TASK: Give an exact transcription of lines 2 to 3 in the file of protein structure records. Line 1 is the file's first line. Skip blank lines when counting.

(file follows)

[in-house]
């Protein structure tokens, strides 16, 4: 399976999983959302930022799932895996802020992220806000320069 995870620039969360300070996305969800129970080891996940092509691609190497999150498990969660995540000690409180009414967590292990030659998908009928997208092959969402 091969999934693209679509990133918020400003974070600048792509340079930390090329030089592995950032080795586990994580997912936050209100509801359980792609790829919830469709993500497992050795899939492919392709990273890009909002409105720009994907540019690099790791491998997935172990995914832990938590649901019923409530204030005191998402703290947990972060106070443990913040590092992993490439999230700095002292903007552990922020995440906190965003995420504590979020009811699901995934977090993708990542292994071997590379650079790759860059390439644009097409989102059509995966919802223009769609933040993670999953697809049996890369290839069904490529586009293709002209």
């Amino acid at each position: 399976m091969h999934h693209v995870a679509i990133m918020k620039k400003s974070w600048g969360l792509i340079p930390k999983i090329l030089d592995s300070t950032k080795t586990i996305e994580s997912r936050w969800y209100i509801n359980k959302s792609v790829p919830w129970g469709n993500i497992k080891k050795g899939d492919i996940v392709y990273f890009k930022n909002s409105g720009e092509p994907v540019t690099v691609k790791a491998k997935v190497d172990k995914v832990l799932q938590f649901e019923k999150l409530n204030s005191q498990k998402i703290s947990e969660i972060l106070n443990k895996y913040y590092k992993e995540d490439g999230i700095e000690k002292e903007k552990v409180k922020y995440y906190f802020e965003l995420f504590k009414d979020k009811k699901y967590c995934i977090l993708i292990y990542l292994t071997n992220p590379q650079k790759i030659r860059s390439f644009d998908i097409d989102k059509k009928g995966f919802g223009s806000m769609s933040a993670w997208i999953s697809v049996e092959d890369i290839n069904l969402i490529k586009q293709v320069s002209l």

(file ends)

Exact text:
């Protein structure tokens, strides 16, 4: 399976999983959302930022799932895996802020992220806000320069 995870620039969360300070996305969800129970080891996940092509691609190497999150498990969660995540000690409180009414967590292990030659998908009928997208092959969402 091969999934693209679509990133918020400003974070600048792509340079930390090329030089592995950032080795586990994580997912936050209100509801359980792609790829919830469709993500497992050795899939492919392709990273890009909002409105720009994907540019690099790791491998997935172990995914832990938590649901019923409530204030005191998402703290947990972060106070443990913040590092992993490439999230700095002292903007552990922020995440906190965003995420504590979020009811699901995934977090993708990542292994071997590379650079790759860059390439644009097409989102059509995966919802223009769609933040993670999953697809049996890369290839069904490529586009293709002209």
């Amino acid at each position: 399976m091969h999934h693209v995870a679509i990133m918020k620039k400003s974070w600048g969360l792509i340079p930390k999983i090329l030089d592995s300070t950032k080795t586990i996305e994580s997912r936050w969800y209100i509801n359980k959302s792609v790829p919830w129970g469709n993500i497992k080891k050795g899939d492919i996940v392709y990273f890009k930022n909002s409105g720009e092509p994907v540019t690099v691609k790791a491998k997935v190497d172990k995914v832990l799932q938590f649901e019923k999150l409530n204030s005191q498990k998402i703290s947990e969660i972060l106070n443990k895996y913040y590092k992993e995540d490439g999230i700095e000690k002292e903007k552990v409180k922020y995440y906190f802020e965003l995420f504590k009414d979020k009811k699901y967590c995934i977090l993708i292990y990542l292994t071997n992220p590379q650079k790759i030659r860059s390439f644009d998908i097409d989102k059509k009928g995966f919802g223009s806000m769609s933040a993670w997208i999953s697809v049996e092959d890369i290839n069904l969402i490529k586009q293709v320069s002209l």